If it ends up being a valve as the culprit then an head upgrade would be a fast and easy fix that can be done in the car and won't cost nearly as much as an whole engine swap. If you take this route I(we) can recommend what head would be a good swap.

    If it ends up that the sbc has bad rings in the "bad" cylinder, then perhaps you may want to swap a different engine in? You are wrong about the sbb 300 being really expensive to rebuild too. You can even do a stroker using the factory 300 crank and doing only a .006" over bore and pick up 14 cubes and a very inexpensive set of nascar take out rods for right around $2,200 if you do the assembly work yourself. A standard rebuild using good pistons would only be about $100 less for the crank grinding and the cost of the nascar take out rods which ranges from $100 to $600 + depending which ones you chose, but the sets that are only $100 have plenty of life left in them and more than just fine for this kind of build(even with heavily ported TA Rover heads). Adding the TA Rover aluminum heads would be the costly part of the build if you went that way, but rebuilt factory heads would work good and give good low end torque for street driving if you use those. Dealers choice, a lot of options. GL

  13. Gary Farmer

    Gary Farmer "The Paradigm Shifter"

    Here's another option:

    Buick 350's are practically a dime a dozen now. Get yourself one before their popularity soars when the aluminum heads come out, and you can pick one up ridiculously cheap. They're also more abundant than pretty much any other Buick engine, other than the Buick v6 (which has a ton of parts that interchange with the 350, making it less expensive than other Buick v8s to build).

    It doesn't take much to make a Buick 350 turn on. The main thing is decent compression, and the rest will almost literally fall into place.

    You like partial/full throttle back road windy twisty fun? A 2 barrel intake can be had pretty much for free, since no one seems to think they're worth anything more than the iron scrap value.

    A 2 barrel intake newer than 1969 will give you the large base Rochester 2g bolt pattern and plenum holes for the (also cheap) Rochester 2g 500 CFM carb.

    Use 9:1 to 9.5:1 static compression, and your choice of cam ranging from OEM GS replica Federal Mogul cs647 or Melling sbc-5 cams, or Crower level 2 or 3 (the level 2 needs no more than 9.25:1 to run on 93 octane premium). I also have a couple of custom cam grinds I posted elsewhere that would fit the bill, depending on how you wanted to build it.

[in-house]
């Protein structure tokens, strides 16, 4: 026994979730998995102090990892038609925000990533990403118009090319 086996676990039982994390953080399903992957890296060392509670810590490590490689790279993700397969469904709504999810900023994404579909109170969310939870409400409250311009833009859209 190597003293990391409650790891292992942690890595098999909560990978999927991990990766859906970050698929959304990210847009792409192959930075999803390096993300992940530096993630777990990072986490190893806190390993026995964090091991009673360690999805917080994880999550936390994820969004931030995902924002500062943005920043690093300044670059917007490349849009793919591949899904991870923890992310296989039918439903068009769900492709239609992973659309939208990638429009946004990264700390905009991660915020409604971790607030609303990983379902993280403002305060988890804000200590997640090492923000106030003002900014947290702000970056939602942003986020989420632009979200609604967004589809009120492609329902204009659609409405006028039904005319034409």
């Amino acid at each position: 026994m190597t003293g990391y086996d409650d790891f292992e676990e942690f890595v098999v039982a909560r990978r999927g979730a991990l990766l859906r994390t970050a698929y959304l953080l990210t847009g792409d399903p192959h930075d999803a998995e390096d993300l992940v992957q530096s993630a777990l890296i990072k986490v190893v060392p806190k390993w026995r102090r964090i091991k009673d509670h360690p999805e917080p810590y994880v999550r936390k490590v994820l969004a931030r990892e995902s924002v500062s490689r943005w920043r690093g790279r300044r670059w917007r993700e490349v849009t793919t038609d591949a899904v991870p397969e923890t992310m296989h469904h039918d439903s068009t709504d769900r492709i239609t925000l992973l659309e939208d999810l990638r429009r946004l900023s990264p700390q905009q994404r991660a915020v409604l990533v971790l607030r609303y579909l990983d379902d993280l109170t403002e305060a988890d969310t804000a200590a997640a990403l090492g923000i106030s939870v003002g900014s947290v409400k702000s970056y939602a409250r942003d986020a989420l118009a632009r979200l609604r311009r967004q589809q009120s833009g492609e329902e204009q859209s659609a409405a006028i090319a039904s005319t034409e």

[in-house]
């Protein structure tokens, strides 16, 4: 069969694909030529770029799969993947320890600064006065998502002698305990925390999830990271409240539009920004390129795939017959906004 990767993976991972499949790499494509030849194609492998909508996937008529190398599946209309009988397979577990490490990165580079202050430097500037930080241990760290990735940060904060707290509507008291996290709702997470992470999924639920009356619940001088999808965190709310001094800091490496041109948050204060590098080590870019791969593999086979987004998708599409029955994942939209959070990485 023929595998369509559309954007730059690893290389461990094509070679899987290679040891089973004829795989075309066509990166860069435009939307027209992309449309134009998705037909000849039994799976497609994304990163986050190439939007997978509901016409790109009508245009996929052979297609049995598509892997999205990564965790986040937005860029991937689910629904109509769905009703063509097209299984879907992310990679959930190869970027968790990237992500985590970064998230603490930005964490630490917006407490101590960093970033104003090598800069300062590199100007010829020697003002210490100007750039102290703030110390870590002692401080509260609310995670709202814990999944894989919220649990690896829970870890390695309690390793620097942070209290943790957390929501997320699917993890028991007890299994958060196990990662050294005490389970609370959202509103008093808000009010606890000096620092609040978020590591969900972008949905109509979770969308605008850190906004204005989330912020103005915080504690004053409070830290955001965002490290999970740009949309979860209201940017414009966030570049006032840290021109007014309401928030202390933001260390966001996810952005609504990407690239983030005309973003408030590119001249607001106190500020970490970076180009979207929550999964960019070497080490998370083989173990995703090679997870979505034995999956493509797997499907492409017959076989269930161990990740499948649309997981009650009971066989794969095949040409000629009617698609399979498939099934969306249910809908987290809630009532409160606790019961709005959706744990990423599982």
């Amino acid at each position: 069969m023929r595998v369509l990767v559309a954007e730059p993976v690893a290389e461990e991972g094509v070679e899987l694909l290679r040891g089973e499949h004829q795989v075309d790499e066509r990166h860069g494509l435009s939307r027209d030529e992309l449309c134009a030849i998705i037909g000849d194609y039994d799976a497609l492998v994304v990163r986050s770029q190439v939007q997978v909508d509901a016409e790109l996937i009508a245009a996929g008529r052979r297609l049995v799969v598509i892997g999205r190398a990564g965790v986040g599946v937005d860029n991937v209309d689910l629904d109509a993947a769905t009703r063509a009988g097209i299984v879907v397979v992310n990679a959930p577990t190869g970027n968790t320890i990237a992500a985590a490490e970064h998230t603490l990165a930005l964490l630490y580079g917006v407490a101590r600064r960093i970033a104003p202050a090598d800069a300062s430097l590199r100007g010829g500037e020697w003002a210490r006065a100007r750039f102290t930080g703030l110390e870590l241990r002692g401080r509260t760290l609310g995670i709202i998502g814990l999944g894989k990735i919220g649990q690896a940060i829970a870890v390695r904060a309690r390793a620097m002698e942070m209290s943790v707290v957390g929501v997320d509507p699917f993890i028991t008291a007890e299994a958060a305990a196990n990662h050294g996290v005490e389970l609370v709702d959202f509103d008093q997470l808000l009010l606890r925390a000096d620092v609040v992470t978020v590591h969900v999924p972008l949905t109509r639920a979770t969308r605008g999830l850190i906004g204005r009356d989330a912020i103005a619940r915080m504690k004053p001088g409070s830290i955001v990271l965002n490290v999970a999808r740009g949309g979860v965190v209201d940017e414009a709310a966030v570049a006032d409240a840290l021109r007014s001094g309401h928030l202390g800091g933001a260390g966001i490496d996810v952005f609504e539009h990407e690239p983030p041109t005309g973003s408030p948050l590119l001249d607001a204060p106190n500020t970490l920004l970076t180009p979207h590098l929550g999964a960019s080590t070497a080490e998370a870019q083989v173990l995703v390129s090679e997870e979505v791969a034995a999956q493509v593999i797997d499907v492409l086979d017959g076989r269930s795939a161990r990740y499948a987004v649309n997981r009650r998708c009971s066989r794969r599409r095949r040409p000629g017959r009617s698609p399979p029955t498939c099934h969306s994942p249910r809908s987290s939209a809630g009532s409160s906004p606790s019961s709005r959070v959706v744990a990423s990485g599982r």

Use smaller diameter dual exhaust with crossover (2") or a good flowing, larger single exhaust using a scavenger type "Y" pipe for low-mid range flow.

    This combination will better utilize steeper gearing (2 series rear end and/or the ST300's tall 1st (low) gearing) and keep you smiling as you eat up those back roads. :TU:

    You'll be amazed at just how much more (and wider) the torque band is over your current combination. Build it for torque and let the HP end up wherever it ends up. For pure street fun, this is where you'll be happiest (and safest).
  14. Phil

    Phil It really *is* a 350...

    Playing Devil's Advocate, you already have the makings for a price competitive Chevy 350 setup. Unless you're comfortable in spending a somewhat disproportionate amount of cash on putting a Buick engine back home under the hood, I'd stick with the Chevy. Personally, I find the Buick 350 to be a great engine and pretty underrated, but the cost of a pair of headers... *ouch*.

    I've personally resigned myself to the notion that when the time comes for me to pull my Buick 350 the only thing replacing it will be a 4.8 or 5.3 turbo LS engine.

    You should build what you're happy and comfortable working on, and have fun at it. :)
  15. sean Buick 76

    sean Buick 76 Buick Nut

    Even though this is a Buick site many of us use Chevy engines as well so we can help with that SBC too if needed.

    BUICKRAT Torque Rules!

    If you put a well built stock or slightly modified (read better cam) Buick 350 back in that Buick, it will be a whole different and better animal. More bottom end grunt. I have nothing against sbc's, but the buick motor makes a lot more torque (stock for stock).
  17. Gary Farmer

    Gary Farmer "The Paradigm Shifter"

    It's your Buick car rejecting the Chevy engine. :grin:
  18. Sebambam

    Sebambam Well-Known Member

    i love my SBB and since its pretty beefed up i am more than suprised that i hang in there with good SBC performance builds ( buddy got a chevelle with a 383 stroker)
    But in order to be simple and cost effective stick with the SBC... you can do a lot to that turd even on a budget.
  19. superlark

    superlark Guest

  20. 8ad-f85

    8ad-f85 Well-Known Member

    Likely an increase in mileage as well as acceleration.